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Islam in Europe
by percentage of country population[1]
  < 1%
  1–2%
  2–4%
  4–5%
  5–10%
  10–20%
  20–30%
"Cyprus
  30–40%
"Macedonia
  50–60%
"Bosnia–Herzegovina
  60–70%
"Albania
  70–80%
"Kazakhstan
  90–95%
"Kosovo
  95–100%

"Islam is the second largest religious belief in "Europe after "Christianity. Islam entered "Eastern Europe in what are now parts of "Russia and "Bulgaria in the 7th[2] and 13th century, respectively. Through the "Muslim conquest of Persia, Islam penetrated into regions that would "later become part of Russia.[3] The "Ottoman Empire expanded into Europe, invading and conquering huge portions of the "Byzantine Empire in the 14th and 15th centuries. Over the centuries, the Ottoman Empire also gradually lost almost all of its European territories, until the empire collapsed in 1922. However, parts of the Balkans (such as "Bosnia-Herzegovina, "Albania, "Kosovo, "Macedonia, "Bulgaria and "Montenegro) continue to have large populations of native, European Muslims though a majority do not describe themselves as religious.

Transcontinental countries, such as "Turkey, "Azerbaijan and "Kazakhstan have large Muslim populations. This is also the case in a number of regions within the "Russian Federation such as the "Northern Caucasus (Chechnya, Dagestan, Ingushetia, Kabardino-Balkaria, Karachay-Cherkessia, Stavropol Krai, Adygea), "Crimea, "Tatarstan, "Bashkortostan and the "Astrakhan Oblast.

In the late 20th and early 21st centuries substantial numbers of non-native Muslims "immigrated to Western Europe. By 2010 an estimated 44 million Muslims were living in Europe (6%), including an estimated 19 million in the EU (3.8%).[4] They are projected to comprise 8% by 2030. They are often the subject of intense discussion and political campaigns. These have been periodically revived by events such as "terrorist attacks by extremist Islamists, the "cartoons affair in Denmark, debates over "Islamic dress, elevated crime rates amongst Islamic minorities and ongoing support for populist "radical right parties that view Muslims as a threat to European values and ways of life. Such events have also fueled growing debate on "Islamophobia, attitudes toward Muslims and the populist radical right.[5]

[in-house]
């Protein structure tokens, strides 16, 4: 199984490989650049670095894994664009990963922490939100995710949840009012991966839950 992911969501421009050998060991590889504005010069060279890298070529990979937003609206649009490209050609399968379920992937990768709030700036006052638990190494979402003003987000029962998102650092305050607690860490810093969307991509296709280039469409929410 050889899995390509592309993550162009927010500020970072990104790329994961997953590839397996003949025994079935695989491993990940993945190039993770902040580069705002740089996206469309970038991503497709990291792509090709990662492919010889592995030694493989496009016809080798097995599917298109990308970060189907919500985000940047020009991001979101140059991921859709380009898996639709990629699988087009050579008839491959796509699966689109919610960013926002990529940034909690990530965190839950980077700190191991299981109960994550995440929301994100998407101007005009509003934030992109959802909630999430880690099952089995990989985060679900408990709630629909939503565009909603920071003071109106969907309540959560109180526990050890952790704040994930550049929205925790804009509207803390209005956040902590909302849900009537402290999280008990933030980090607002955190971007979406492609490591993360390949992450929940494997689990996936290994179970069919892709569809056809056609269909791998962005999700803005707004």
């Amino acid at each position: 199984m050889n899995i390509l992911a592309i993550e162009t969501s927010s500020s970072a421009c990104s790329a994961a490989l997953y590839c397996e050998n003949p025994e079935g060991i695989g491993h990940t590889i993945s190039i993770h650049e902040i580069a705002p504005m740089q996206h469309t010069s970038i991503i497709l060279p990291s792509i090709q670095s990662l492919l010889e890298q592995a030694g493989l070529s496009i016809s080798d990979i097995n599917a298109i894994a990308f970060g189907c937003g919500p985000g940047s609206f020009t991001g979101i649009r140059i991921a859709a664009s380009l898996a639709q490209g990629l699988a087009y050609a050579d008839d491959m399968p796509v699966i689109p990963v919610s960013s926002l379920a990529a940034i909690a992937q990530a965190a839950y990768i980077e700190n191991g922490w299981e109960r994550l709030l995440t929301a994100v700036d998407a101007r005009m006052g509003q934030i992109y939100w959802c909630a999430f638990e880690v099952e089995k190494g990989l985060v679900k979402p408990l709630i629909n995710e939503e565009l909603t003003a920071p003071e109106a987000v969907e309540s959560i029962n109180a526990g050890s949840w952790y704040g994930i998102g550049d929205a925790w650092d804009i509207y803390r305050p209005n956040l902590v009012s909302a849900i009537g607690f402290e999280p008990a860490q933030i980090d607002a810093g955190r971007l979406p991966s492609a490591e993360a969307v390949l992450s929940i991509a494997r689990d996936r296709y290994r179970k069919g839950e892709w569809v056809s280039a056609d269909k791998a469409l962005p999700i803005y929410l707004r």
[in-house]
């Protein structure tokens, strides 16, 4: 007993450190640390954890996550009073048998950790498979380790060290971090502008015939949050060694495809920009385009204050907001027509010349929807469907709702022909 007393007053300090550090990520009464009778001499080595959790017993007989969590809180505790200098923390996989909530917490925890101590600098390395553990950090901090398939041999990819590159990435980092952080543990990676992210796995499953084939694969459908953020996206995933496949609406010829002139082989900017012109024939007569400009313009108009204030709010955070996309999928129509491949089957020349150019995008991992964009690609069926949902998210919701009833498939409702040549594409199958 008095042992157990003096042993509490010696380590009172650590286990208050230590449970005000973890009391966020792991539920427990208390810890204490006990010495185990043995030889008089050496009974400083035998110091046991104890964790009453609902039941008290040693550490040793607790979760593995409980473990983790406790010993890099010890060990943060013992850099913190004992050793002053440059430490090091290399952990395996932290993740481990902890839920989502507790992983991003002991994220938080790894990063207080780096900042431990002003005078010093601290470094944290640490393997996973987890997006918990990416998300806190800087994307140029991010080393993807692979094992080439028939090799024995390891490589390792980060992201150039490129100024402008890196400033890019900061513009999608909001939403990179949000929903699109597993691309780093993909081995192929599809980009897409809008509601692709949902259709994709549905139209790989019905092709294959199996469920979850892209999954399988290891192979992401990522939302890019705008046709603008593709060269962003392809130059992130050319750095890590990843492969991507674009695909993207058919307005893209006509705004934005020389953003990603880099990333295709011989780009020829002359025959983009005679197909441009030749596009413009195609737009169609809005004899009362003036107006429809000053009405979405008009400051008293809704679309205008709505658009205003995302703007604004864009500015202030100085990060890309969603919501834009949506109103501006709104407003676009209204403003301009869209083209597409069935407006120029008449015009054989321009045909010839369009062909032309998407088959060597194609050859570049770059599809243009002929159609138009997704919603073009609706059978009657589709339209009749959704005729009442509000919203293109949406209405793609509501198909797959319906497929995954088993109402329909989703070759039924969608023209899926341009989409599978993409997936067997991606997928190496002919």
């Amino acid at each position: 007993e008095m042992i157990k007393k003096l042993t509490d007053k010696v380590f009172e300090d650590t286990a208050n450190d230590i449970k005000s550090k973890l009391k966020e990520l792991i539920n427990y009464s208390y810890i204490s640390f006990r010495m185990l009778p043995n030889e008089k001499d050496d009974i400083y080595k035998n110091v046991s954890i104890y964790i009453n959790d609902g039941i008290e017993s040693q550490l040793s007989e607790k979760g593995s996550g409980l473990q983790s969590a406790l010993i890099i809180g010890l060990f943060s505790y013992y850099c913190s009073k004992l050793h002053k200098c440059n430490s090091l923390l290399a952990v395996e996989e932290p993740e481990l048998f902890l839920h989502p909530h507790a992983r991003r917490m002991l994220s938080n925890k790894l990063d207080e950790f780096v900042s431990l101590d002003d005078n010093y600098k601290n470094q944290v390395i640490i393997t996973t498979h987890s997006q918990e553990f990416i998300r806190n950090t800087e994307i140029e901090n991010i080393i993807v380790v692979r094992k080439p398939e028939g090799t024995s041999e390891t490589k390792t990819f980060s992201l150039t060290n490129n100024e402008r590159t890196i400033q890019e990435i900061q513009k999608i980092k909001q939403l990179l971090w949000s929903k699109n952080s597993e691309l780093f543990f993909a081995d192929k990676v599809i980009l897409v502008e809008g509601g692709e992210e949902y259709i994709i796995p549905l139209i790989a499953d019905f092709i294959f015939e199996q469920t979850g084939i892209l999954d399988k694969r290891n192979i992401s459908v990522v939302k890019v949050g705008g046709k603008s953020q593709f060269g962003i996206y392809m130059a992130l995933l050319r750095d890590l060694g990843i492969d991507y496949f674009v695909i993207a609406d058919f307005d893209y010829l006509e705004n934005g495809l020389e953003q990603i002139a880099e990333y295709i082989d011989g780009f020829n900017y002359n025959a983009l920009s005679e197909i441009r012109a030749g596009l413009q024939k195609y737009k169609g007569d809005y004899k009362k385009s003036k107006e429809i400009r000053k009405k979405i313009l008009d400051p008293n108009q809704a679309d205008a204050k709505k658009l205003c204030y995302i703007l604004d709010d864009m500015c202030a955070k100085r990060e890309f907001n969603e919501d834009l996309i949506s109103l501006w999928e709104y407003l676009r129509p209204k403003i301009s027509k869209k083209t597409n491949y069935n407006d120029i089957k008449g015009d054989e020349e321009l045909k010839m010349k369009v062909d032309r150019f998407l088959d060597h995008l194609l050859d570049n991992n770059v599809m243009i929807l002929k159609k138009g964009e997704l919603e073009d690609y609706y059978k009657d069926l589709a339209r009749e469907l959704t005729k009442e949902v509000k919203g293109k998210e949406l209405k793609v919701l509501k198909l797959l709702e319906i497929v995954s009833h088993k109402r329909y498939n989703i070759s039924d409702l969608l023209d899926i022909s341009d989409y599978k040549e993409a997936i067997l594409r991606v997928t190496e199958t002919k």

Contents

History[edit]

Al Andalus[edit]

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A manuscript page of the "Qur'an in the script developed in al-Andalus, 12th century.
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The "Moors request permission from "James I of Aragon, Spain, 13th century

Muslim forays into "Europe began shortly after the religion's inception, with a short lived invasion of "Byzantine Sicily by a small "Arab and Berber force that landed in 652. Islam gained its first genuine foothold in continental Europe from 711 onward, with the "Umayyad conquest of Hispania. The invaders named their land "Al-Andalus, which expanded to include what is now Portugal and Spain except for the northern highlands of "Asturias, "Cantabria, Basque country, Navarra and few other places protected by mountain chains from southward invasions.

Al-Andalus has been estimated to have had a Muslim majority by the 10th century after most of the local population converted to Islam.[6]:42 This coincided with the "La Convivencia period of the "Iberian Peninsula as well as the "Golden age of Jewish culture in Spain. "Pelayo of Asturias began the Christian counter-offensive known as the "Reconquista after the "Battle of Covadonga in 722. Slowly, the Christian forces began a conquest of the fractured "taifa kingdoms of al-Andalus. By 1236, practically all that remained of Muslim Spain was the southern province of "Granada.

In the 8th century, Muslim forces pushed beyond Spain into "Aquitaine, in southern France, but suffered a temporary setback when defeated by "Eudes, Duke of Aquitaine, at the "Battle of Toulouse (721). In 725 Muslim forces captured "Autun in France. The town would be the easternmost point of expansion of Umayyad forces into Europe; just seven years later in 732, the Umayyads would be forced to begin their withdrawal to al-Andalus after facing defeat at the "Battle of Tours by Frankish King "Charles Martel. From 719 to 759, "Septimania was one of the five administrative areas of al-Andalus. The last Muslim forces were driven from France in 759, but maintained a presence, especially in "Fraxinet all the way into "Switzerland until the 10th century.[7] At the same time, Muslim forces managed to "capture Sicily and portions of southern Italy, and even "sacked the Basilicas of Saint Peter and Saint Paul in "Rome in 846 and later "sacked Pisa in 1004.